please help - another PRINTING QUestion


QuestionableCarrot

Link Posted 02/08/2019 - 19:46
Guys

Thanks for previous help on exporting from LR

One thing I forgot to ask is this> Do you choose DIMENSIONS or one of the others like Long Edge?

In this example Im exporting a 8 x 10 and want to make sure Im doing it correct


sorry cant do screen dump but im sure yo know what i mean.. ihope
Cheers

A
Learn how to live and you'll know how to die; learn how to die, and you'll know how to live.

Check out ones photographs on Flickr!

http://www.flickr.com/photos/awprentice/
Last Edited by QuestionableCarrot on 02/08/2019 - 19:52

pschlute

Link Posted 02/08/2019 - 20:08
Don't think it matters. If you choose dimensions and and it is 8x10" that should be the same as choosing long edge 10"

Why not do a few experiments and see which works best for you.
Peter



My Flickr page

tigershoot

Link Posted 02/08/2019 - 20:41
Note that the dimenssions setting for export will have no effect on the aspect ratio - that is set by using the crop setting in the develop module
K3ii, K-5, K-x, DA150-450mm, DA16-85WR, DA16-45, DA18-55WR, DA18-135WR, DA35 F2.4, M100mm F4 Macro, DA55-300mm, FA50mm 1.4, AF360 Flash, AF540 Flash

QuestionableCarrot

Link Posted 02/08/2019 - 21:32
tigershoot wrote:
Note that the dimenssions setting for export will have no effect on the aspect ratio - that is set by using the crop setting in the develop module

ARGH!!!!

Worried Now!

If i export the sizes I want will they print accordingly? Thats all i care about
Learn how to live and you'll know how to die; learn how to die, and you'll know how to live.

Check out ones photographs on Flickr!

http://www.flickr.com/photos/awprentice/

tigershoot

Link Posted 02/08/2019 - 22:46
As long as your aspect ratio is the same as the aspect ratio of the print you are having made, and as long as you don't resize the image down ridiculously in the export stage you will be fine. I would not resize at all. Let me explain my method.

Regarding the 'Image Sizing' options in export...
The only time I enter a figure in there is if I am wanting to downsize an image, say for emailing to someone. The options in the drop down, long edge, short edge etc. are just so that you can set what the maximum dimension is going to be. For what you need it's irrelevant.
The resolution value? Totally irrelvant if you are specifying the output size in pixels! Why? It has no affect on the pixel dimension in the resulting image. If your image is 4000px by 6000px, it is still going to be the same dimension whatever the value you enter in 'resolution'. So what is the point of the value then? It's used to set a resolution value in the resulting jpeg so that when that image is placed in a page layout program, (InDesign for example) the image places at the size intended. Even then, it's no hassle to the designer, as typically he draws a box and imports the image into the box. It's totally irrelevant if the value is 72ppi or whatever. What counts is the effective resolution.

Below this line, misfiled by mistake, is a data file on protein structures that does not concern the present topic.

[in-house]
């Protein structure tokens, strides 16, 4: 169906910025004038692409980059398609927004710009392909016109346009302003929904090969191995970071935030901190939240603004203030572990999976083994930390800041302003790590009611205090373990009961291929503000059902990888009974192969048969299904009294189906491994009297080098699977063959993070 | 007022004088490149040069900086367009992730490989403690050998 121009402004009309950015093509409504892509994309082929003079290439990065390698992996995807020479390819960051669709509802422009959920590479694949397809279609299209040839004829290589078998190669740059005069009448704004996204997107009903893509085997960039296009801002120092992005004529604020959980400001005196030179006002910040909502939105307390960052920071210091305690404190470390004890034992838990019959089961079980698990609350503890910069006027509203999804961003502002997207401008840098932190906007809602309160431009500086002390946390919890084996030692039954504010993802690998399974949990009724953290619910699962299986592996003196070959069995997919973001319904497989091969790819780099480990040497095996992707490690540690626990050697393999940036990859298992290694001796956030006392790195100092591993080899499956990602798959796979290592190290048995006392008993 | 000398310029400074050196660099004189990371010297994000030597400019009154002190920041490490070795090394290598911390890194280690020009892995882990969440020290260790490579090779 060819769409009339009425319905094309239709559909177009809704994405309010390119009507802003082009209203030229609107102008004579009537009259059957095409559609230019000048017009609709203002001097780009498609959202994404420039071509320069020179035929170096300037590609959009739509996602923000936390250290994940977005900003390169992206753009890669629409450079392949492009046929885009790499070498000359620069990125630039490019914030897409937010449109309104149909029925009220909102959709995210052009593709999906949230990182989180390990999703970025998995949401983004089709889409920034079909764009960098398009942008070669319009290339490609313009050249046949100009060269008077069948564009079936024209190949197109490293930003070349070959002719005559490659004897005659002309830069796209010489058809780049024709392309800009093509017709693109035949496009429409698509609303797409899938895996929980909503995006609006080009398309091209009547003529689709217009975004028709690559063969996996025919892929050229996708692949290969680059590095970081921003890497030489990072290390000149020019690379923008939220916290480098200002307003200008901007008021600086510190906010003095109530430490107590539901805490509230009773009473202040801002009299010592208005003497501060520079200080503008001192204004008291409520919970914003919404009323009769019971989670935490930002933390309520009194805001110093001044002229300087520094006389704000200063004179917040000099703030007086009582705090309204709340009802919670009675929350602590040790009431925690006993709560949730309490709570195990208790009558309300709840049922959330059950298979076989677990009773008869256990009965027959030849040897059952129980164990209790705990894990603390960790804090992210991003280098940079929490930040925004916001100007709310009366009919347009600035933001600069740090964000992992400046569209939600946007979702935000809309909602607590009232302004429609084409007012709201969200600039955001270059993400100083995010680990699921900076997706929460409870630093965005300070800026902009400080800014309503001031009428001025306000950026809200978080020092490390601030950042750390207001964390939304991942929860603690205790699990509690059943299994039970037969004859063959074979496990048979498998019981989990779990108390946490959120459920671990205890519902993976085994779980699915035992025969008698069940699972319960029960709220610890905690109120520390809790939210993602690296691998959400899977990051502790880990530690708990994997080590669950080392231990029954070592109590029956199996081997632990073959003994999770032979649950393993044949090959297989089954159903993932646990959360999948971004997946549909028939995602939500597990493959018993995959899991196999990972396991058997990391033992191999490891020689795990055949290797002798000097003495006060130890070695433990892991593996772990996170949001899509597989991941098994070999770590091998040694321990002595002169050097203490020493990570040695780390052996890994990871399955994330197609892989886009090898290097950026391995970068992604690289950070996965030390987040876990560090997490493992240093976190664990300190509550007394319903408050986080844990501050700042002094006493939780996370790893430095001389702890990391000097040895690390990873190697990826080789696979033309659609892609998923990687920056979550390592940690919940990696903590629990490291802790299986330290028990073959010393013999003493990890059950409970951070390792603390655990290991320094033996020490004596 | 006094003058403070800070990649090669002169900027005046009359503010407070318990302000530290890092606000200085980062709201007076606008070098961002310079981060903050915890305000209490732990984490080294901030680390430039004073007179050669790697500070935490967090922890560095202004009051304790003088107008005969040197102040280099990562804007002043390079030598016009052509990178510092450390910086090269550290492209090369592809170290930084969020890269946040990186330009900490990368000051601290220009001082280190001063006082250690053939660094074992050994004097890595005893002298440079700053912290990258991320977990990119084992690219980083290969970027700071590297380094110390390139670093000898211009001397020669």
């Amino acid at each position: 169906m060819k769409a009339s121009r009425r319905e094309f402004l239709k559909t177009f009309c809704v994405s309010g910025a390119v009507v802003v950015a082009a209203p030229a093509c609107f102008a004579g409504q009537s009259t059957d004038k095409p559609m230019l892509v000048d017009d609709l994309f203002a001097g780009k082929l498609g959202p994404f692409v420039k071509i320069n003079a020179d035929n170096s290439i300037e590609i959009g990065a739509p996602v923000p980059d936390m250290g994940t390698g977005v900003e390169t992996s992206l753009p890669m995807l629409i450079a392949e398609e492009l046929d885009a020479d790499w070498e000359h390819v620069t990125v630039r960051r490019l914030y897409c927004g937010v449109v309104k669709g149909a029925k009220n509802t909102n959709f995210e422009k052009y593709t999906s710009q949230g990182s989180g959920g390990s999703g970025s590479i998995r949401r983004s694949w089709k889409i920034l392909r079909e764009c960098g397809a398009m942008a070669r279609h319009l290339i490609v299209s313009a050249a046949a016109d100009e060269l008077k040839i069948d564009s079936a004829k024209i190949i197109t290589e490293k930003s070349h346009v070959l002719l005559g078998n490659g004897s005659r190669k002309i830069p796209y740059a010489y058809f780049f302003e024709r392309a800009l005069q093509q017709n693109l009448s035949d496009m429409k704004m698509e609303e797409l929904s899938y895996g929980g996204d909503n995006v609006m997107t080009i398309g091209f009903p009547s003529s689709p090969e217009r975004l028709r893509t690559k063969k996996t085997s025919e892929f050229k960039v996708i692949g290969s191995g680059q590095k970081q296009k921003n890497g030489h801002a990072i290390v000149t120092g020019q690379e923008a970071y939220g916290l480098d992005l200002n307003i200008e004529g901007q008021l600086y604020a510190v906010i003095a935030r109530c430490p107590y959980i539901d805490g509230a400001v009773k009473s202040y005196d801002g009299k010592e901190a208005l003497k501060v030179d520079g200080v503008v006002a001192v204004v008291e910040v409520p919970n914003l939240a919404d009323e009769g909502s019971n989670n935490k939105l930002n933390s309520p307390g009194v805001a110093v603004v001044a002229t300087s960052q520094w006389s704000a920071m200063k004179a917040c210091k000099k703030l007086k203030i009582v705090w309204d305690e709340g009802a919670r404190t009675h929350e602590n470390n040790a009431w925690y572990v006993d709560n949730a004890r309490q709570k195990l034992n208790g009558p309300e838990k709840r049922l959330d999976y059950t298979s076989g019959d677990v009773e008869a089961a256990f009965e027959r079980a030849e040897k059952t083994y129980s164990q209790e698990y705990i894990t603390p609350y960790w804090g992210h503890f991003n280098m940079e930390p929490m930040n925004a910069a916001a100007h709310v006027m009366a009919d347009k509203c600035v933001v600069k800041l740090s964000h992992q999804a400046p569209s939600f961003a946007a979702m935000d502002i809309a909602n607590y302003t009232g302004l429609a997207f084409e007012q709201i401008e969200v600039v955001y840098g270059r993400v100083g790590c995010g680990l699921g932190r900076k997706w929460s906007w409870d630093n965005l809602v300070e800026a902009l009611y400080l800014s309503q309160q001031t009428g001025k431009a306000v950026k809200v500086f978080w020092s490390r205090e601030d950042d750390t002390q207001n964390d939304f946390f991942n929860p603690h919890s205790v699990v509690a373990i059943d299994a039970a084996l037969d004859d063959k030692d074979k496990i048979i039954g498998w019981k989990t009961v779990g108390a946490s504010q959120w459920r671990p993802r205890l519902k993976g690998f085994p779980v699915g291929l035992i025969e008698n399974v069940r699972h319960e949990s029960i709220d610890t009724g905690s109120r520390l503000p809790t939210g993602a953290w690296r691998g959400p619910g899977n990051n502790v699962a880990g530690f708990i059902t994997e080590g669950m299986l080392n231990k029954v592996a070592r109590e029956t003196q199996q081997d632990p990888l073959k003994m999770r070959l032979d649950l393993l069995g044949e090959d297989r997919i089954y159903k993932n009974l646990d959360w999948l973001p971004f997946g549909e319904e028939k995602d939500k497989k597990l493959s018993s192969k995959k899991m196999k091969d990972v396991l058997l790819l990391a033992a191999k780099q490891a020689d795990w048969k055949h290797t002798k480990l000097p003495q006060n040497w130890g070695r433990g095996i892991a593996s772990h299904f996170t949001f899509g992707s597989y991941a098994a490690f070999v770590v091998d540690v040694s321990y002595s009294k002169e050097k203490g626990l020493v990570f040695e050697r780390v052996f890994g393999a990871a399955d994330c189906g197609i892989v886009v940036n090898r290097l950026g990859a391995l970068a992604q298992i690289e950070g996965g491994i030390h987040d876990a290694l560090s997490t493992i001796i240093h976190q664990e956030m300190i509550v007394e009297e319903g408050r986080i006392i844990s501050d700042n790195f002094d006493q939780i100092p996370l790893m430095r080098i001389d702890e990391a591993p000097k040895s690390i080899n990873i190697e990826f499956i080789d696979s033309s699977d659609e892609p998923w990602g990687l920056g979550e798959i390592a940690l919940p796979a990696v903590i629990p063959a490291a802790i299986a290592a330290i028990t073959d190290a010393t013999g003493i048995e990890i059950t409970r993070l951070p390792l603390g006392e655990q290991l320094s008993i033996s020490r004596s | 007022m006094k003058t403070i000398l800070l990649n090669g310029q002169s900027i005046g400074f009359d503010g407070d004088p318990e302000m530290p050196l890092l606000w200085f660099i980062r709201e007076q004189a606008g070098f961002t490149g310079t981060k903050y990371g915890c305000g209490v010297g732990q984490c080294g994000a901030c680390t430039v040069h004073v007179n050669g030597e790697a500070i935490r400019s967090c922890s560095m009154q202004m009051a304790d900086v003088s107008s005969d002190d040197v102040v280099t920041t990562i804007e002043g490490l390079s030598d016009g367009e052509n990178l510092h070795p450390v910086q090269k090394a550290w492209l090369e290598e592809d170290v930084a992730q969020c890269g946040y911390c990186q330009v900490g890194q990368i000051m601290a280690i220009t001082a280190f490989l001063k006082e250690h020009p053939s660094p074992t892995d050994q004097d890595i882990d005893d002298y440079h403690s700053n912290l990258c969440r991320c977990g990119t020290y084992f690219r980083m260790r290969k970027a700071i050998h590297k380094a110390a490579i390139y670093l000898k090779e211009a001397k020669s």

If however you are setting absolute sizes in the export section, i.e. you are setting the image to 10" by 5" for example, then the resolution value does have an affect - it drives how many pixels are going to make up the length, and how many the height. In this example, if you set it to be 300 pixels per inch, then your export image would be 3,000 pixels wide. If you had set it to be 72, then it would only be 720px wide.

Example.
Image box on the page is 10" wide by 5" high. If it's for print, then generally, 300PPI is the expected resolution (you can actually go much lower depending on the image, and what it's needed for). So the image would need to be 3000px wide by 1500px high. Placed on the page, an image exactly this size, i.e. 3000x1500px would have an effective PPI of 300. Fine. The resolution set in the image is irrelevant. If the image was say 6000px wide by 3000px high, then placed on the page in the same box, the effective PPI would be 600.

As such, for posters, I would simply ensure the aspect ratio is fine, export a jpeg with the colour space as either sRGB or AdobeRGB, and UNTICK 'Image Sizing'. Quality should be on max. The resulting jpeg will be the maximum pixel dimension it can be without any enlarging or downsizing.

I hope I am making sense here! Please ask if you need any further help.
K3ii, K-5, K-x, DA150-450mm, DA16-85WR, DA16-45, DA18-55WR, DA18-135WR, DA35 F2.4, M100mm F4 Macro, DA55-300mm, FA50mm 1.4, AF360 Flash, AF540 Flash

QuestionableCarrot